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Hal's internal struggle is illustrated in II.ii. This scene marks our first view of Hal in Henry IV, Part 2 (he was the central character of Henry IV, Part 1). He already seems a changed person, in the process of retreating from his previous life. However, although the hell-raising of his youth no longer appeals to the maturing prince, he does not yet seem quite ready to abandon his old friends; thus, we see Hal hanging out with Poins even as he says to him, "What a disgrace is it to me to remember thy name!" (12-13).
Hal's identity confusion is well demonstrated by his piteous question, "Doth it not show vilely in me to desire small beer?" (5-6). Most of us would not suffer so much anguish over wanting a mug of beer ("small beer," by the way, was a thinned-out version, often used for hangovers--and, thus, perhaps, a decent cure for Hal's weariness). In his struggle to define himself, however, and to put his past behind him, Hal seems to perceive this simple desire as a personal weakness.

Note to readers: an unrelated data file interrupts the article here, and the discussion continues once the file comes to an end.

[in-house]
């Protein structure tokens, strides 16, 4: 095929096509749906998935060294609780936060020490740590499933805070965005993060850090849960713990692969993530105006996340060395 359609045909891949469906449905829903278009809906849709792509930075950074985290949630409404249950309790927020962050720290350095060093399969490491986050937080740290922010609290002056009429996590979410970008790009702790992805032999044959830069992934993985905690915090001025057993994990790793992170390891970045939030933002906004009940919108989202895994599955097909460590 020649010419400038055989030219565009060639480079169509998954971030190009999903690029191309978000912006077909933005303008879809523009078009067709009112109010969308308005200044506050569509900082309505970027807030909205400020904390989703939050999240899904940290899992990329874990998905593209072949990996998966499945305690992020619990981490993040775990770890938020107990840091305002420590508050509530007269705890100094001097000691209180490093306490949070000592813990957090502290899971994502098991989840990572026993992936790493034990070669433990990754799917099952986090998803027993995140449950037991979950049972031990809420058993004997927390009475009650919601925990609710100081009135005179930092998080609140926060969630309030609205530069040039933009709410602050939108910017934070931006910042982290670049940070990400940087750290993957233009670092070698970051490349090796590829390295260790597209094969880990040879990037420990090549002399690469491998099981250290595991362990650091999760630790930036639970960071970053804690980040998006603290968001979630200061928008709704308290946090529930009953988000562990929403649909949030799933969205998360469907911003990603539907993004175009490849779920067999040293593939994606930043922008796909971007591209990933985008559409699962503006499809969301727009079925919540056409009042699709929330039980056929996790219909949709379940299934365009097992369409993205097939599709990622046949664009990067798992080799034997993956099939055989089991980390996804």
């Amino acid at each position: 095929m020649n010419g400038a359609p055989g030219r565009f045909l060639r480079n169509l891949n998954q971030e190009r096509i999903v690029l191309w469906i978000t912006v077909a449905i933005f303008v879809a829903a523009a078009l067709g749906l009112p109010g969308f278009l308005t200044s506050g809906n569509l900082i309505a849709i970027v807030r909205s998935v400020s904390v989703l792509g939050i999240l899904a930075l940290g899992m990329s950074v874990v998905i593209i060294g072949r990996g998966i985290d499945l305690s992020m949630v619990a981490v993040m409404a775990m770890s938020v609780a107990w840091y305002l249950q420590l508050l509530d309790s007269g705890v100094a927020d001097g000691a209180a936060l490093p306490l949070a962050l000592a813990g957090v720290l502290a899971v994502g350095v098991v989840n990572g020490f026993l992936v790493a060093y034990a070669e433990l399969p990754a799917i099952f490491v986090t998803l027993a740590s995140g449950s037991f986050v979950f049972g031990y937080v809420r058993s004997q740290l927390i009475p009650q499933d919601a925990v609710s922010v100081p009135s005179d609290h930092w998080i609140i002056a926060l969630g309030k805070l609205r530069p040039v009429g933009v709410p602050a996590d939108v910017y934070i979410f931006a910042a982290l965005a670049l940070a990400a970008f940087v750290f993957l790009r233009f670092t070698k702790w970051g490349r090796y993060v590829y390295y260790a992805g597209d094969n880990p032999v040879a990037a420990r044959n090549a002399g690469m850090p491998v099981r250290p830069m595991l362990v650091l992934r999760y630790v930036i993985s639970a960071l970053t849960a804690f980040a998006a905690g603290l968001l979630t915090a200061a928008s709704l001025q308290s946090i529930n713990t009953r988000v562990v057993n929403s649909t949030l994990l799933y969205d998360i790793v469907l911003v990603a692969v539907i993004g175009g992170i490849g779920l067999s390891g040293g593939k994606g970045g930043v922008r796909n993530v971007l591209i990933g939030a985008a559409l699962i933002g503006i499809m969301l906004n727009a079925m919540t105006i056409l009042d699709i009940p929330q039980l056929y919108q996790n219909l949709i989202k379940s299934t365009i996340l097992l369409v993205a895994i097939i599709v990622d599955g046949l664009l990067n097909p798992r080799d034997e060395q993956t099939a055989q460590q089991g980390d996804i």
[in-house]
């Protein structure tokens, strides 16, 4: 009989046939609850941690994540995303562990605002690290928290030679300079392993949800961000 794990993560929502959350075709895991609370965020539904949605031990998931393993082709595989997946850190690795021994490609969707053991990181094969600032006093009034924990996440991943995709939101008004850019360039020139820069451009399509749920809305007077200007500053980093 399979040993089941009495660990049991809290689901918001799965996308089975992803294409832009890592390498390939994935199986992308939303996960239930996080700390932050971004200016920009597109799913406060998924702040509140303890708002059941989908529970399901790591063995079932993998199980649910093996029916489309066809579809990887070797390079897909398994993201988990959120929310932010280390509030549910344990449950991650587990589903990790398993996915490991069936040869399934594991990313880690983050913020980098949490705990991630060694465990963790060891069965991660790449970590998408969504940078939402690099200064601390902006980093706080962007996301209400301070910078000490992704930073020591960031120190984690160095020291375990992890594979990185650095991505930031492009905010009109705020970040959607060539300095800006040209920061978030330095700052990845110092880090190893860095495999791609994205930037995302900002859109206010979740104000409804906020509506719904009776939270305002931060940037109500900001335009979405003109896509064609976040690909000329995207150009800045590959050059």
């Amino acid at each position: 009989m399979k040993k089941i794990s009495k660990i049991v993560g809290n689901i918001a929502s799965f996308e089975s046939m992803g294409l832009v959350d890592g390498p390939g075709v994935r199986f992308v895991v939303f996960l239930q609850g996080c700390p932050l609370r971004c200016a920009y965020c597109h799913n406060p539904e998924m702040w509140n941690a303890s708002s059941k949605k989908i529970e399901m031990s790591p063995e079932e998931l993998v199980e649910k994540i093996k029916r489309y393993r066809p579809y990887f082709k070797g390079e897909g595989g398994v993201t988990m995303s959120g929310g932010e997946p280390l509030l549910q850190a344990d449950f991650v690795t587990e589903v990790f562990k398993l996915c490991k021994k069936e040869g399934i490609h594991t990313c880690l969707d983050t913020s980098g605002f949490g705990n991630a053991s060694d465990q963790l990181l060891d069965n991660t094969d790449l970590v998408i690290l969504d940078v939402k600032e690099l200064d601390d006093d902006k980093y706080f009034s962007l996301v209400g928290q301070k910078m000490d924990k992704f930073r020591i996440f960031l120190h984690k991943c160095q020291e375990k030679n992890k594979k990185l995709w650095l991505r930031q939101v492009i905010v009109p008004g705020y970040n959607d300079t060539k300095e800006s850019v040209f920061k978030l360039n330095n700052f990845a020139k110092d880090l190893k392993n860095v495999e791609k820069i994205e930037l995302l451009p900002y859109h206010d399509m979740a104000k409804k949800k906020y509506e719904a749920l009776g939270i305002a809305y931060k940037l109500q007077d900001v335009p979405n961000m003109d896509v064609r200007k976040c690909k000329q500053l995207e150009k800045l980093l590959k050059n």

Hal's character development, here and later on, owes a great deal to the events of Henry IV, Part 1. There are three important things to know about that earlier play: First, in it, we see Hal taking part in the life of the tavern with Falstaff and his friends, to the enormous disappointment of his father and the court nobles. Second, Hal tells the audience that this is actually all part of a plan--he is trying to make himself look like a hopeless bum so that everyone will be very impressed when he suddenly reforms himself into a king, (Henry IV, Part 1, I.ii). Third, in the middle of that play, Hal makes a solemn promise to his father that he will reform and act like a true prince from now on (III.ii). In the current scene (Henry IV, Part 2, II.ii), Hal is clearly pondering this promise and trying to figure out what is the right thing to do next--and whether or not that is what he actually wants to do.
Hal's sudden decision to spy on Falstaff in the Boar's Head Tavern is a little unexpected, given his solemnity and his father's sickness. We might read it as an attempt to distract himself from his concern about King Henry's worsening health; or, perhaps, as a result of his conflicting desires to abandon his friends and to remain with them.
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